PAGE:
With the probable demise of the IRS’s initiative to create Registered Tax Return Preparers (RTRPs), the alphabet soup of tax professionals is now down to EAs, CPAs, CTECs, and JDs. While Robert Flach argues that RTRPs should be resurrected as a voluntary designation, I doubt that will happen (and I don’t see a benefit from it). Before I respond to his post and an excellent post by Jason Dinesen (an EA in Iowa), here’s my thoughts on the designations.
I’m an Enrolled Agent (EA). Enrolled Agents are one of three professions with full rights to practice before the IRS (the other professions are CPAs and attorneys (JDs)). To become an Enrolled Agent, you must pass a difficult three-part exam or have worked for the IRS for a number of years in a variety of assignments (I passed the exam back when it was a four-part exam). EAs specialize in tax; the slogan “We SpEAk Tax” is on my business card because that’s truly what we specialize in.
The public associates Certified Public Accountants (CPAs) as the tax professionals; however, that’s not really the case. While many CPAs do specialize in tax (such as Joe Kristan), many others work in accounting, audit, and consulting. CPAs are licensed by each state (EAs are licensed by the federal government). The CPA exam is not a tax exam. While EAs must take continuing education that is tax related, CPAs must take continuing education that is accounting related (but not necessarily tax related).
The other enrolled preparers are attorneys (JDs). Few of the attorneys who specialize in tax actually prepare many returns; for the most part, they deal with representation issues that may end up in Tax Court.
The majority of tax professionals are unenrolled preparers. They’re not licensed as CPAs, EAs, or attorneys. Most states don’t require tax professionals to have licenses (only California, Oregon, Maryland, and New York require licenses). In California, all tax professionals must have a license; if a tax professional is not a CPA, EA, or attorney, they must obtain a license from the California Tax Education Council (CTEC). CTEC professionals must take continuing education each year, too. However, a tax professional in, say, Iowa need only print business cards and he or she can compete against CPAs, EAs, and attorneys.
There are far more unenrolled preparers than enrolled preparers. Among enrolled preparers there are far more CPAs than EAs. There are 48,000 practicing Enrolled Agents, 225,000 CPAs, and 350,000 or so unenrolled preparers. The fact that someone has a designation of any sort doesn’t necessarily mean anything. My business is almost all referral-based; this is my fourteenth tax season and my advertising expense consists of this blog. If my designation were MTP (Martian Tax Professional) I doubt my preparation clients would care. (It would have an impact on representation, but that’s another story for another day.)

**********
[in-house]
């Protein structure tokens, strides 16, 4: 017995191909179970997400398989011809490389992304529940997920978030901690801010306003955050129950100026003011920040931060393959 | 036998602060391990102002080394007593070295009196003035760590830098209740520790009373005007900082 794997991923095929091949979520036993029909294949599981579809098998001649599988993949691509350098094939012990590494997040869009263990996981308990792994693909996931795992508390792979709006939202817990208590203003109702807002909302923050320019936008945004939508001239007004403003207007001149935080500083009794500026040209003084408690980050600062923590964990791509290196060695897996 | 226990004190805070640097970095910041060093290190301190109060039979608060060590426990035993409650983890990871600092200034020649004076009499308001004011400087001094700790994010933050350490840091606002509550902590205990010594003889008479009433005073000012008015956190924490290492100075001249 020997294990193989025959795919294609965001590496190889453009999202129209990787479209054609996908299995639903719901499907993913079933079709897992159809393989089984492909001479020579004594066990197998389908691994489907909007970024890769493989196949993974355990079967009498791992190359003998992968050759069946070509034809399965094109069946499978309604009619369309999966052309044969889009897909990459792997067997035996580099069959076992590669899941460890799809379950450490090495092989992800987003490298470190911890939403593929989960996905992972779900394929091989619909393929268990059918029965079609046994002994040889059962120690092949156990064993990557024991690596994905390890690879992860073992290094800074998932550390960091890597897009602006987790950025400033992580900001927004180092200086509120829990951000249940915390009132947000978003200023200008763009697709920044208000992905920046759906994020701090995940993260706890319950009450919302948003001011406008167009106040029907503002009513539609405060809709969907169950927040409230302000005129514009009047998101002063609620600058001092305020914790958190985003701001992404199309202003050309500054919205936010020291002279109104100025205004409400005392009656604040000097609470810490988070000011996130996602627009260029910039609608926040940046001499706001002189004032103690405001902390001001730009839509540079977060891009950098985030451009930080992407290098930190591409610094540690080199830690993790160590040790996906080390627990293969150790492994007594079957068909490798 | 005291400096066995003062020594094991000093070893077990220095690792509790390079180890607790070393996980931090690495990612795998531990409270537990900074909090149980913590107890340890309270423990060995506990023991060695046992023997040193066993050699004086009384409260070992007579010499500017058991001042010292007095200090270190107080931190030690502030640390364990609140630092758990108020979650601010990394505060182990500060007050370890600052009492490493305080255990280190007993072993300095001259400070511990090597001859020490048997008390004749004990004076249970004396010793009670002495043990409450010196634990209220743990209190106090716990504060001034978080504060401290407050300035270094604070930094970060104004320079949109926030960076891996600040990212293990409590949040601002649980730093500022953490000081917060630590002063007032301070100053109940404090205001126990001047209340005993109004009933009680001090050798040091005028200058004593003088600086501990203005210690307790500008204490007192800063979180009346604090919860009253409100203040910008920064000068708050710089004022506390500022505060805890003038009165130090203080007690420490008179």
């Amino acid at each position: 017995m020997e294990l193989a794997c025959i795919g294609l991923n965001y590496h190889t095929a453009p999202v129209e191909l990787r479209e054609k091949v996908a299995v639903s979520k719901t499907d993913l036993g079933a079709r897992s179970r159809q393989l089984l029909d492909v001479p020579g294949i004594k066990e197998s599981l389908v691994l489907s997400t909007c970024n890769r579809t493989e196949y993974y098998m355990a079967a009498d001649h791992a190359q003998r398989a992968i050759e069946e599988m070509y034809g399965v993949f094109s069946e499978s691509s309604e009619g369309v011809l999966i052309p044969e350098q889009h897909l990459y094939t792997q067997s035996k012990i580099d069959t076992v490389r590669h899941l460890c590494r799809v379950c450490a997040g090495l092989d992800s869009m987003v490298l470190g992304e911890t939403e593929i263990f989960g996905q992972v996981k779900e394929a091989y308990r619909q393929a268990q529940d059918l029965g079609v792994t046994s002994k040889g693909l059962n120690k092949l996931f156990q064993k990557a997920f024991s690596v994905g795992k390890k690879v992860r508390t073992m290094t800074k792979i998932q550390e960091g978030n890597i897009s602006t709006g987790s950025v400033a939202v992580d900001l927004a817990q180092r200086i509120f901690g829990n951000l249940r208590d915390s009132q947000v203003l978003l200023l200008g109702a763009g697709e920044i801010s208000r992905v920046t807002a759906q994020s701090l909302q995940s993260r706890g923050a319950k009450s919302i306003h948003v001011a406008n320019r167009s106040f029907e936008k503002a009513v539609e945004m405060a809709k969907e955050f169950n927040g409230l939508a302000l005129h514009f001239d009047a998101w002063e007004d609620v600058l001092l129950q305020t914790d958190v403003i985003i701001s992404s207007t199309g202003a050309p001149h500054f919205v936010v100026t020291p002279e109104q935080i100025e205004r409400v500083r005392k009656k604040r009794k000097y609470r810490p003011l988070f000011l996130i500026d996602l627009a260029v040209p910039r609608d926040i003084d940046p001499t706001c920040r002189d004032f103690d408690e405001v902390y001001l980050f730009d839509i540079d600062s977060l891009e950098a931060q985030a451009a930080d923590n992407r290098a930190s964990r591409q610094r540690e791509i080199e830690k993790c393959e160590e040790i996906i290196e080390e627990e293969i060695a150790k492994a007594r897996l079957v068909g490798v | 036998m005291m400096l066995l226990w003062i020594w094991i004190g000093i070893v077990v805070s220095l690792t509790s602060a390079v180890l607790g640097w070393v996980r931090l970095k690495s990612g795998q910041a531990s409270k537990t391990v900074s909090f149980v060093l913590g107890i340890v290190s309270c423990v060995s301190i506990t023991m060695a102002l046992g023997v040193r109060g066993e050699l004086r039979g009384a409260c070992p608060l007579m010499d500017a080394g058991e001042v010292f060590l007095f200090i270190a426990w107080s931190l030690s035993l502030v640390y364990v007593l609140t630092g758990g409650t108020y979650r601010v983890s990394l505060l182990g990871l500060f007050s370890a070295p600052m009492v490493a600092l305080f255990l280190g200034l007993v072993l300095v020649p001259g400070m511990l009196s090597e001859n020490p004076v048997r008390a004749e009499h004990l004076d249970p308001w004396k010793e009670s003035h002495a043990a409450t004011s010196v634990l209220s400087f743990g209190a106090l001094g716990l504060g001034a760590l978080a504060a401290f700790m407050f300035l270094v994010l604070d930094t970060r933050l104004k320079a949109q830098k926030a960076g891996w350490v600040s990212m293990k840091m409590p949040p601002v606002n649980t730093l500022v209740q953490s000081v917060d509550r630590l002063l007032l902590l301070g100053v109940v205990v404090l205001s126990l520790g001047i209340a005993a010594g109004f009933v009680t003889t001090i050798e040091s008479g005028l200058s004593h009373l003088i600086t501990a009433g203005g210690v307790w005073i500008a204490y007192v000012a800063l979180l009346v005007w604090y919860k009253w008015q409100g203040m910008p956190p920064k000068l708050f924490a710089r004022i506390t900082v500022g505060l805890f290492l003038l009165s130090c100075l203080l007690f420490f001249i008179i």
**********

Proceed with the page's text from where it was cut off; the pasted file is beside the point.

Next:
Jason Dinesen noted that his state organization, the Iowa Association of Enrolled Agents, has been decimated by the IRS’s new rules on continuing education. A little over a year ago, the IRS mandated that continuing education providers pre-approve continuing education courses with the IRS. While the California Society of Enrolled Agents (CSEA) and the Nevada Society of Enrolled Agents (NVSEA) have not had problems dealing with this, some state organizations have had problems; apparently, Iowa is one of those states. It is unclear if the new rules on continuing education will survive last week’s court ruling. The IRS has not publicly commented on the ruling (though the decision was announced late Friday and the IRS was closed yesterday for the MLK holiday). I do expect the IRS to appeal the ruling.
Enrolled Agents have a done a miserable job of promoting themselves. While I’m hopeful my new book will help with some publicity, the reality is that if I tell the average cab driver that I’m an Enrolled Agent, the response I’ll get is, “You don’t look like you’re in law enforcement.” Sigh….
My brother turned me on to books by Jack Ries and Al Trout such as Positioning: The Battle for Your Mind. Like it or not, CPAs have won the positioning war with tax preparation; Enrolled Agents aren’t going to win that battle. Perhaps we can win the battle for representation but I doubt it. Overall, the Enrolled Agent profession and the National Society of Enrolled Agents are not good marketers. Banging our head against the brick wall that CPAs own (to the public, CPA equals tax professional) is a waste of time.
So where am I going with this? This post was more of a stream of consciousness than anything specific. I’d love to see the EA designation in its right place in the forefront of the tax world; the reality is that it’s not going to happen in my lifetime. Jason Dinesen notes that the EA designation has been marginalized. Perhaps EAs should make the most of it. I remember a company called Curtis Mathes that promoted themselves as the most expensive television sets made. (The company began to decline in the 1980s after the death of its chairman in an airplane accident.) I wouldn’t mind being labeled as the “Rolls Royce of tax preparation.”